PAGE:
Another relic of the Stitch Off

My first outing with my lorgnettes told me that the canvaswork case was wonderfully protective, but not terribly practical for those occasions when I wanted to fish them out and put them back, so I am trying again. This time I’m aiming for a little drawstring bag. When I was casting around for an idea for the design, among other things I leafed through my copy of “Jane Austen Embroidery”. I traced one of the more complicated designs, and then realised that I wanted to use that for something else, and thought again.

I went back to some of the thoughts I had when we were doing the Great Lady’s Magazine StitchOff, and decided that since it is a small and limited project, it seemed to me that freestyling the embroidery would be fairly low risk.

I tacked out the outlines of the bag, weighted the book open so I could see the drawing of one of the sprig patterns, and went rummaging among my threads.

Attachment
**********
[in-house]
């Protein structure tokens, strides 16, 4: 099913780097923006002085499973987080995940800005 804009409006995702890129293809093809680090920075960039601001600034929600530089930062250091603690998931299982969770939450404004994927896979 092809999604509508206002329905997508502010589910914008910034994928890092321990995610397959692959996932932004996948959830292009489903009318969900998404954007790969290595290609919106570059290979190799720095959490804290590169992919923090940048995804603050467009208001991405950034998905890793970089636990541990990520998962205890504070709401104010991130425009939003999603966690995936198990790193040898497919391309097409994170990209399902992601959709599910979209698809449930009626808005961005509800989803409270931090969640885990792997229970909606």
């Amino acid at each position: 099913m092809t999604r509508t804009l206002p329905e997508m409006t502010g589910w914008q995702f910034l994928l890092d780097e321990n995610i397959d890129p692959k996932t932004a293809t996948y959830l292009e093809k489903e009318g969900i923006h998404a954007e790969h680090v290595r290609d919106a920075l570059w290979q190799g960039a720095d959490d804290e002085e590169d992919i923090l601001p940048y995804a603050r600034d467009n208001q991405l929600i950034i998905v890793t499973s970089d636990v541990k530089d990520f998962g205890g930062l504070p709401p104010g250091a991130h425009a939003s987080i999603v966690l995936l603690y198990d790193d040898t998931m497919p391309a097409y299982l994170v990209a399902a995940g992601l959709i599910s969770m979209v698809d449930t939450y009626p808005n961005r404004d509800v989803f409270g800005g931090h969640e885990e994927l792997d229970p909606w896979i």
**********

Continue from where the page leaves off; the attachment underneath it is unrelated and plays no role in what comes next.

I’ve made use of some linen threads from Stef Francis, and some silk threads from I-know-not-where, and the stitches are mostly very simple: chain stitch, stem stitch, fishbone stitch.

When it came to the bell-shaped flowers at the bottom, I didn’t want to use satin stitch, and I spent some time racking my brains to come up with an alternative. Finally, inspiration came from two long-ago projects, Kai Lung and the Persian Fantasy Screen, and it occurred to me to use nested fly stitches. Then I only had to decide whether to use a double thread or a single thread, but as soon as I tried one of each, it became pretty clear which to choose!


  1. Sue Jones says:

    That’s going to be very pretty. And having already made a case that doesn’t quite suit your present purpose, you can be very sure it will be practical too.
    I do like fly stitches – so many different ways to group and stack them.

  2. Lin says:

    Looking very pretty. xx

  3. I agree with Sue Jones, the Fly Stitch is a great building block, so many things can be created with the basic stitch. Love your beautiful bell flowers.

  4. Carolyn Foley says:

    Fly Stitch is just so versatile, I am always surprised at the number of variations you can achieve.

  5. Pretty stitches